Then on the afternoon of September 2nd, Polly (pictured here to the right)decided it was time to calve. This calving went on for a bit too long for my comfort, I even called to try to reach a vet just in case I had a problem on my hands. But in between rushing to the house and calling the vet and leaving a message of impending problems, she had delivered a healthy bull calf. (So of course I rushed back to the house and left another message for the vet that all was well!) I tape measured this newborn at a whopping 27 1/2 inches, and had Mike confirm the tape measurement as well this time. We both weighed the little guy and he weighed all of 60 pounds. But, per the tape conversion he should have weighed about 67 pounds -- a greater than 10% error, which in this business is a highly material error.
So what does all this mean to the breeder who relies on tape measure conversion to estimate weight? It means you probably ought to be getting some actual weights as well until, or if, you feel comfortable visually estimating weight and understanding how the tape should perhaps be adjusted for what your eyes tell you.
As well, it could be that I don't handle the tape measure properly. With that in mind, if I haven't been pulling the tape snugly enough around the heart girth then I have a whole lot of historical birth weights that are over-estimated. However, the results from the little study shown here indicate the tape can create error both on the high and low side. I am going to continue to both use a tape measure for weight and get an actual weight with the remainder of my fall calves to get a sense of the average error rate as well as try to understand why.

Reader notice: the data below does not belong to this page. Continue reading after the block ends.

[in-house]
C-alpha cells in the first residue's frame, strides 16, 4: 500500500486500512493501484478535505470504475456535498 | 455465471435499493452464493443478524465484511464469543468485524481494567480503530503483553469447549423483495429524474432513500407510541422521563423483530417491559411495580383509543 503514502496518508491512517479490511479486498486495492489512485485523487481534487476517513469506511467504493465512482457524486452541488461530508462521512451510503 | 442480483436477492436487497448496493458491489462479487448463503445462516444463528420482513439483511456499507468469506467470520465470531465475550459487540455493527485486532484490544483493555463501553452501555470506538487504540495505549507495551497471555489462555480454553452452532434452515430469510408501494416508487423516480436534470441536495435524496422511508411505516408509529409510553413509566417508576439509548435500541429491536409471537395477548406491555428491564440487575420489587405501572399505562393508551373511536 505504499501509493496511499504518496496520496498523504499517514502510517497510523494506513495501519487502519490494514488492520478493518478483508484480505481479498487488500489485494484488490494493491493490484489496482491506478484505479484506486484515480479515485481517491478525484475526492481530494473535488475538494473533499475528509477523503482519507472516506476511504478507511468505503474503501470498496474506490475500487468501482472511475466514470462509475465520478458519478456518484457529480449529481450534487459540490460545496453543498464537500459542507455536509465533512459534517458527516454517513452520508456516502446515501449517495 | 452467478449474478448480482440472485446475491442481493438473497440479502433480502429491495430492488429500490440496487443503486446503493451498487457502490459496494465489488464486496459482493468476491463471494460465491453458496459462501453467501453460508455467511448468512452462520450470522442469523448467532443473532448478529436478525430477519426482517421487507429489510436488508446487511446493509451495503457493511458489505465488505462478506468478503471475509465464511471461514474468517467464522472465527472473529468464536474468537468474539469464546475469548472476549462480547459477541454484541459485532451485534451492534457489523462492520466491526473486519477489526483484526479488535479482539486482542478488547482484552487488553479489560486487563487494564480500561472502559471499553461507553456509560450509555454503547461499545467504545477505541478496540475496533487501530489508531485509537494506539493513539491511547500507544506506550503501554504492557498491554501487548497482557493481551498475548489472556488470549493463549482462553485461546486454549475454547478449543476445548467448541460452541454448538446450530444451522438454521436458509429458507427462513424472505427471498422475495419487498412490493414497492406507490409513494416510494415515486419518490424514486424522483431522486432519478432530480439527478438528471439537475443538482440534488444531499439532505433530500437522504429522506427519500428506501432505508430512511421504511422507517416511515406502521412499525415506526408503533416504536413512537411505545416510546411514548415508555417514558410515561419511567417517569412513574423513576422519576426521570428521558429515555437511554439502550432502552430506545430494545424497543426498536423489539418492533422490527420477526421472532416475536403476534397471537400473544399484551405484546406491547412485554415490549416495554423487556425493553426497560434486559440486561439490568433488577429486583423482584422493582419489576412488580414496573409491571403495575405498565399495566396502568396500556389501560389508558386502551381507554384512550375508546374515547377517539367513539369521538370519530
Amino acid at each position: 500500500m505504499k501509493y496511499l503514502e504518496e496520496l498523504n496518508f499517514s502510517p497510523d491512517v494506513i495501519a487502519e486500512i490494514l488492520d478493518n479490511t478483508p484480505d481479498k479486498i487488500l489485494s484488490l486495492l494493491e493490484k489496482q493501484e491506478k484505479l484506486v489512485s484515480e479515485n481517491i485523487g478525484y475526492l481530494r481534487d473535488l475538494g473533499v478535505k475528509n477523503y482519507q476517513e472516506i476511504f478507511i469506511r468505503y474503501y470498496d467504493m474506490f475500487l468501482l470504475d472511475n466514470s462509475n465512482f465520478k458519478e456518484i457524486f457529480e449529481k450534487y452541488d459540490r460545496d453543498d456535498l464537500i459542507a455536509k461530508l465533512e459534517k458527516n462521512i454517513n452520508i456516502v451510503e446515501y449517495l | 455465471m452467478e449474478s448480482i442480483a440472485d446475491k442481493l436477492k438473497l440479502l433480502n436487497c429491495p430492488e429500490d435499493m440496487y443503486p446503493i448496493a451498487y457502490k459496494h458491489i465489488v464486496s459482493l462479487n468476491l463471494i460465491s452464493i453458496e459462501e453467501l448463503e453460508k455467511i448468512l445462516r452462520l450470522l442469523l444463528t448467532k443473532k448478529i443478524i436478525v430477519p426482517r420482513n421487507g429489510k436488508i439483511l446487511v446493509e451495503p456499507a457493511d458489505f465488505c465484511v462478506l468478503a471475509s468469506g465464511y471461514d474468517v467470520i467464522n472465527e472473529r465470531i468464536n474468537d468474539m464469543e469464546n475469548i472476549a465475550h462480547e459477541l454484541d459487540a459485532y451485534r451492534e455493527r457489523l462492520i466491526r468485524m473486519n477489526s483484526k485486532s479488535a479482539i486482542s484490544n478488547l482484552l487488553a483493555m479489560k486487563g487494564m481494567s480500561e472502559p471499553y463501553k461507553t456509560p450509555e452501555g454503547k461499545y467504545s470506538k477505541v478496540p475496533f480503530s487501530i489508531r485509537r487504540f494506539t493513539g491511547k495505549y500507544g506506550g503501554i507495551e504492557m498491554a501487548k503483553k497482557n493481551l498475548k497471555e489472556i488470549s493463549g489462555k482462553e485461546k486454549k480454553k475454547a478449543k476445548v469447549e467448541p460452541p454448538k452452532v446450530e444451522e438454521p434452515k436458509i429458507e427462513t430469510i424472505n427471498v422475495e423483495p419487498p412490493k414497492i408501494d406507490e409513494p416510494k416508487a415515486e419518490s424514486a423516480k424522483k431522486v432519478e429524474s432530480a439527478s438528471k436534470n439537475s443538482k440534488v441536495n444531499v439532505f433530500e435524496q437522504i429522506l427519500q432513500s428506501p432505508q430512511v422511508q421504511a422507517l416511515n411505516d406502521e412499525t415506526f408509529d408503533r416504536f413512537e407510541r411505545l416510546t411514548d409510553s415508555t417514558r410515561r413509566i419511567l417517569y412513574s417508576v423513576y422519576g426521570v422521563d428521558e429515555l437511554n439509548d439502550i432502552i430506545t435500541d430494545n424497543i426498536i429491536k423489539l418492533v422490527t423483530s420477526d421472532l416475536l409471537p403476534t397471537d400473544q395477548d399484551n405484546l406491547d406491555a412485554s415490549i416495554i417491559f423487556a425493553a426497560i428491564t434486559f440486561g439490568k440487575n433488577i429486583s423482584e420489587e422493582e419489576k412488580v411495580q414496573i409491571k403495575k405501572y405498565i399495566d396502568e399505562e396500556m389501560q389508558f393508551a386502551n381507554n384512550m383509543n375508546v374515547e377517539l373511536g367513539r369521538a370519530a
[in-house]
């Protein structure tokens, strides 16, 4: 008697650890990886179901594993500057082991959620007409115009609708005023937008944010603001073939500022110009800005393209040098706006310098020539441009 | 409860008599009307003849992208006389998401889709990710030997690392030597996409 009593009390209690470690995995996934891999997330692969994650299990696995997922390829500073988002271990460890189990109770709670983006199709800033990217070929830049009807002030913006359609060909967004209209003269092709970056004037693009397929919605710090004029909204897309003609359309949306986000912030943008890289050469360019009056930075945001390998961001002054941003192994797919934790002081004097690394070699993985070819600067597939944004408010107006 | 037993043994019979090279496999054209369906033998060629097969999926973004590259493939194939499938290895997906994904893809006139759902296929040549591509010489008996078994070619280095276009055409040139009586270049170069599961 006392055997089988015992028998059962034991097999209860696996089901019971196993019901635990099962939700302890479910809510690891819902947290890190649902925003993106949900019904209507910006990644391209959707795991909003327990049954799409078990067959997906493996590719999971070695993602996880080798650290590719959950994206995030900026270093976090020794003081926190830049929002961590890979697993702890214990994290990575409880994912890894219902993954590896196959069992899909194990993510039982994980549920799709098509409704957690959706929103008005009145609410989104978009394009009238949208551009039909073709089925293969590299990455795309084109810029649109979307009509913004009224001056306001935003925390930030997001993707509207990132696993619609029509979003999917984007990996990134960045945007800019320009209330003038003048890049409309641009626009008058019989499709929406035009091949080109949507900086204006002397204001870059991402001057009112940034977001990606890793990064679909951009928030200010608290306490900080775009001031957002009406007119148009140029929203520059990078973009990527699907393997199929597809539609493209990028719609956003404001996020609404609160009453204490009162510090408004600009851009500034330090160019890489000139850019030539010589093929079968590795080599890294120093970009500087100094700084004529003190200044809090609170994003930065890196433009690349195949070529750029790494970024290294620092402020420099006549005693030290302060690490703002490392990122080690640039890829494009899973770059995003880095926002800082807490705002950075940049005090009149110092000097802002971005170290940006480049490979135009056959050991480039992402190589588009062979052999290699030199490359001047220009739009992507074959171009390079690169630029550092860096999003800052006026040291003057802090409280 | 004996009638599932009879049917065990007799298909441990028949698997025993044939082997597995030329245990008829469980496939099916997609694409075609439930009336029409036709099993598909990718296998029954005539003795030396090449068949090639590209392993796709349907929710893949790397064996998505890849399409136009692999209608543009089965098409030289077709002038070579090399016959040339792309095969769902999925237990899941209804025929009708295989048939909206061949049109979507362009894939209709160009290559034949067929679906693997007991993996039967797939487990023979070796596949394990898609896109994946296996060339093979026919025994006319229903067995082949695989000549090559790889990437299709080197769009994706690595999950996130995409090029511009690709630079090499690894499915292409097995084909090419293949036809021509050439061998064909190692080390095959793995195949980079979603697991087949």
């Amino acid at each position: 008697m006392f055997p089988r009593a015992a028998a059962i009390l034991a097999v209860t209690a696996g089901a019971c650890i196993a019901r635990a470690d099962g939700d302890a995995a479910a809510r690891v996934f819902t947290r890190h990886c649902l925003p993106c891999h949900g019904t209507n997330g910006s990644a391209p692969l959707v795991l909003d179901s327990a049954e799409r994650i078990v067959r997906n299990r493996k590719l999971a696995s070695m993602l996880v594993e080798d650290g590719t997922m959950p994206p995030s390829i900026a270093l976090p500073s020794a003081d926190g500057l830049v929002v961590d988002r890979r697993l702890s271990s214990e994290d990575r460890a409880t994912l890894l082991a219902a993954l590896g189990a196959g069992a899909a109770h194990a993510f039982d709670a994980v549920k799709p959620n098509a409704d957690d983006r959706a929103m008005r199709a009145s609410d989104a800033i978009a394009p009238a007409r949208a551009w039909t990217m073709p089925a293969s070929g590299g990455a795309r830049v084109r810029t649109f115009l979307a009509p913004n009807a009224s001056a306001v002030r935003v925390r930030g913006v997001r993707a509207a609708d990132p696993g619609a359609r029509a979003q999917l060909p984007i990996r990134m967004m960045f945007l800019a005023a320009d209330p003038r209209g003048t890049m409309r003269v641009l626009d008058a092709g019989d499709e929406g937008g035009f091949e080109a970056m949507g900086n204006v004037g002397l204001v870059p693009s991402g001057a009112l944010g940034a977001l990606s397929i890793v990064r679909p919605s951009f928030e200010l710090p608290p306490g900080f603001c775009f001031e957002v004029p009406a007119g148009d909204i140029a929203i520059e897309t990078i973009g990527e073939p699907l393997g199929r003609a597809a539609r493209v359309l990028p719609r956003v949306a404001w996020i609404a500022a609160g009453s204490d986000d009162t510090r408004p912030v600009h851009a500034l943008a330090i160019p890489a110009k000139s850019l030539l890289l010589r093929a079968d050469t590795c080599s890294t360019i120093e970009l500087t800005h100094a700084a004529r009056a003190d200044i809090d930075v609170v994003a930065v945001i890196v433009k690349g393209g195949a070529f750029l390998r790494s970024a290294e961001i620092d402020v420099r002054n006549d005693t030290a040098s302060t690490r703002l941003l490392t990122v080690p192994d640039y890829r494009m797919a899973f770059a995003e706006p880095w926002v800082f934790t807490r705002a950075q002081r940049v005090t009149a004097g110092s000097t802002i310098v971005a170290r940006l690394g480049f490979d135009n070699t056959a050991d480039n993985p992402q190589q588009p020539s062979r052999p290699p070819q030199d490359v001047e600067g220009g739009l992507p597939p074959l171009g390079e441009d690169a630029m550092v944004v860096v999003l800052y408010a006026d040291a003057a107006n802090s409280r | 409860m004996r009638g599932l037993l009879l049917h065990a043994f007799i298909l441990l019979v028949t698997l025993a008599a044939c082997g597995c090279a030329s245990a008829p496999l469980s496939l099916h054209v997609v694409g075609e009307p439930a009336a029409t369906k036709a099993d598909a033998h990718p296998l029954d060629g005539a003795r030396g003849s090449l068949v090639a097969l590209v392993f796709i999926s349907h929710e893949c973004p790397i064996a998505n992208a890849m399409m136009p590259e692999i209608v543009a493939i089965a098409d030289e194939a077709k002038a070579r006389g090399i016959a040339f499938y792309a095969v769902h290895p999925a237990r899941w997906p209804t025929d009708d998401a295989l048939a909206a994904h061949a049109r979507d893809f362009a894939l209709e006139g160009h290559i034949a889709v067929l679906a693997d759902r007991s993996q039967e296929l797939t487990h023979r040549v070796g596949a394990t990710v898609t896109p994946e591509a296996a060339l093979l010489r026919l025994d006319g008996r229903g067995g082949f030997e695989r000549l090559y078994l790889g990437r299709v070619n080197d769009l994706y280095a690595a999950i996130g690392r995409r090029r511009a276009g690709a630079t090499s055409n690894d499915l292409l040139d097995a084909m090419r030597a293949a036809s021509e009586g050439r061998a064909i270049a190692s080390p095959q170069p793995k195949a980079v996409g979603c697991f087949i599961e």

Earlier I mentioned that Polly (who is also a first calf heifer) was having a more lengthy birth than I like to see. She actually was effectively yelling with her efforts, so I was even more alarmed. It's very unusual for any of my cattle to get vocal over calving. Polly's bull calf measured 27 1/2 inches, yet it only weighed 60 pounds. So, what was structurally different in Polly's bull versus Madonna's (also a first calf heifer) bull that would create an error using a tape measure? To my eye he has wider shoulders and is thicker through the heart girth, a deeper little guy -- yet at a glance looks about the same size/stature as Madonna's 26 1/4 inch bull. So obviously the confirmation of the newborn has a great impact on using a tape measure for an accurate birth weight.
MsRae's heifer is an example of the error to the light side using a tape measure. She weighed a full five pounds more than the tape measured estimate. Why? Perhaps because she has good balance all over, her dam certainly does. How does the tape measure consider a deep evenly made newborn that extends on through to the hind quarters? I don't think it can.
Regardless, I'll continue this small study of tape versus actual weight and see what the final results tell me about my own errors in tape measuring as well as errors due to the actual structure of the calf, and periodically update those results here on my blog.